Where’s the power in groups… really?

For years we’ve talked about how organisations and society are essentially just large groups of people, and should be approached as such, but we know this view hasn’t been widely shared. Not really.

During the CV19 pandemic we think this idea of the world has become more apparent. We’d go so far as to say, undeniable.

As the offices have emptied and people have worked from home, connecting via online platforms like zoom, it feels even more visible that, fundamentally, organisations are just people working together in groups and that group performance is fundamental to organisational performance as well as individual wellbeing.

The challenging question that emerges once we start to dig into this view of the world is this:

What is the work we REALLY need to do to enable a group of people to do great work together?

In most organisations the work that gets prioritised when groups come together looks like this:

  • Updating each other on the projects and work each are individually involved in
  • Updating everyone on the decisions and strategies decided by senior people
  • Getting commitment and ‘buy in’ to projects that one person or a subgroup are working on

This quality of work in a group means that the group never truly becomes anything more than just a group of individuals, sharing information and keeping updated.

Under these circumstances, groups are doomed to never finding their power!

The power of a group lies in the ability of the individuals to truly connect and properly collaborate, to create results that are greater than any one person could achieve alone.

Whilst this aspiration exists in many organisations and communities, and is the root of why teams are put together to work on things, the flaw lies in thinking that simply bringing a group of people together is enough for the alchemy of a group to arise and for that collaborative power to be unleashed.

An additional complexity in most large organisations is the systemic forces that promote and sustain individualism.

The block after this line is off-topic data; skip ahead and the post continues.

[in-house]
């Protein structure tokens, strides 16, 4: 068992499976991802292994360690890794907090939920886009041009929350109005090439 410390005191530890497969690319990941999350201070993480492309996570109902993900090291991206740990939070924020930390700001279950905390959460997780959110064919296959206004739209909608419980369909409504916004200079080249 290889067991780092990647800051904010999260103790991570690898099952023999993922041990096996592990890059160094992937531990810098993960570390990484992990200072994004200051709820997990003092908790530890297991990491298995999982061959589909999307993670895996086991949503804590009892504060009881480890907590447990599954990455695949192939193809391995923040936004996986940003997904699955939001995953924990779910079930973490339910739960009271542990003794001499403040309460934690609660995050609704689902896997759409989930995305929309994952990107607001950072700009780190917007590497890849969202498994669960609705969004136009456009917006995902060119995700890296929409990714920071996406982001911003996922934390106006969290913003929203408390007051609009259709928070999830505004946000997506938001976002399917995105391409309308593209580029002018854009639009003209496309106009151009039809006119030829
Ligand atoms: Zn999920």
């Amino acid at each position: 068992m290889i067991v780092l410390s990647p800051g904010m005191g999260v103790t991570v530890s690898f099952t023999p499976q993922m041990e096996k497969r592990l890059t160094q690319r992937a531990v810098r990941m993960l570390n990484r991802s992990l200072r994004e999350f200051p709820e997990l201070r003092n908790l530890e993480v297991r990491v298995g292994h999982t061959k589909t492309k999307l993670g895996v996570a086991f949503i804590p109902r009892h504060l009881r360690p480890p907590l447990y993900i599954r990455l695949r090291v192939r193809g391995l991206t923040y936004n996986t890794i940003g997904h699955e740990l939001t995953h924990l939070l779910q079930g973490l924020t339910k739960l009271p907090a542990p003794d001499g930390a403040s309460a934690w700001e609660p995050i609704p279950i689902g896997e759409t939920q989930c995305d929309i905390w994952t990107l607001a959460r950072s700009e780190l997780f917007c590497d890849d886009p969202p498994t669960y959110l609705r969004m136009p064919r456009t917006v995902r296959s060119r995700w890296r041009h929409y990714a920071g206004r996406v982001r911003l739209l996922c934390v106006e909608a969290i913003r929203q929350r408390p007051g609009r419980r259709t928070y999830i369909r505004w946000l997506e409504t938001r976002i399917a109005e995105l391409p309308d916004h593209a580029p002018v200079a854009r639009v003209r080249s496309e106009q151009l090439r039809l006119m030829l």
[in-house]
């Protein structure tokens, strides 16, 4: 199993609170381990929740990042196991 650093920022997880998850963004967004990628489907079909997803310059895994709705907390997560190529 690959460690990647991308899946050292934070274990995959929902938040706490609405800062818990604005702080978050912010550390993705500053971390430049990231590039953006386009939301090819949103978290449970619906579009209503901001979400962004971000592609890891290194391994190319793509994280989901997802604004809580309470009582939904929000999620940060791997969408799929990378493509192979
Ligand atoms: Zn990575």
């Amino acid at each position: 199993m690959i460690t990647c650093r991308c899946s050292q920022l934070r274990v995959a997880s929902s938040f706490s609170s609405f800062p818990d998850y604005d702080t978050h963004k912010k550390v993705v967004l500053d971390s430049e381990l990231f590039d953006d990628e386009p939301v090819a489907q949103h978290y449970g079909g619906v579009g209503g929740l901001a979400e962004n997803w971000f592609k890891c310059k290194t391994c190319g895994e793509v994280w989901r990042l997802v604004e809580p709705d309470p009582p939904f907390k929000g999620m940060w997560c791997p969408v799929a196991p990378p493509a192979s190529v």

Things like individual appraisal systems and reward mechanisms actively work against groups achieving their collective potential and mean we have to work even harder to become more than a group of individuals in these systems.

It’s not all doom and gloom:

With skill and intention we can work against the dark forces of individualism to create collectivism and cohesiveness in groups which leads to the performance we aspire to whenever we start a new group.

This work requires us to pay attention to:

  • Group process – the patterns of interaction within the group – HOW the group works together
  • Group maintenance – attending to the relational aspects of the group, in particular, trust, conflicts and power dynamics
  • Information flow – what information is shared, with whom – and how transparent and connected the flow of information between group members is
  • Group impact – how decisions are made in the group and how they are acted upon, in the collective, by the collective

Having spent decades working in and with groups we know that there are some essential practical tools and skills that make for effective group work.

It’s not rocket science and it’s not a dark art.

The issue is that these are not yet pervasive in our workplaces and society.

There are a number of ways that we are working to change that:

  • Our Webinars share theories and content
  • Our Workshops are designed to develop practical skills
  • And our Learning Labs are aimed at honing our individual presence and impact in groups, in service of the group’s power!

We have a programme of sessions scheduled for the Autumn and are looking forward to supporting those who join us there in unlocking the power of groups. Really!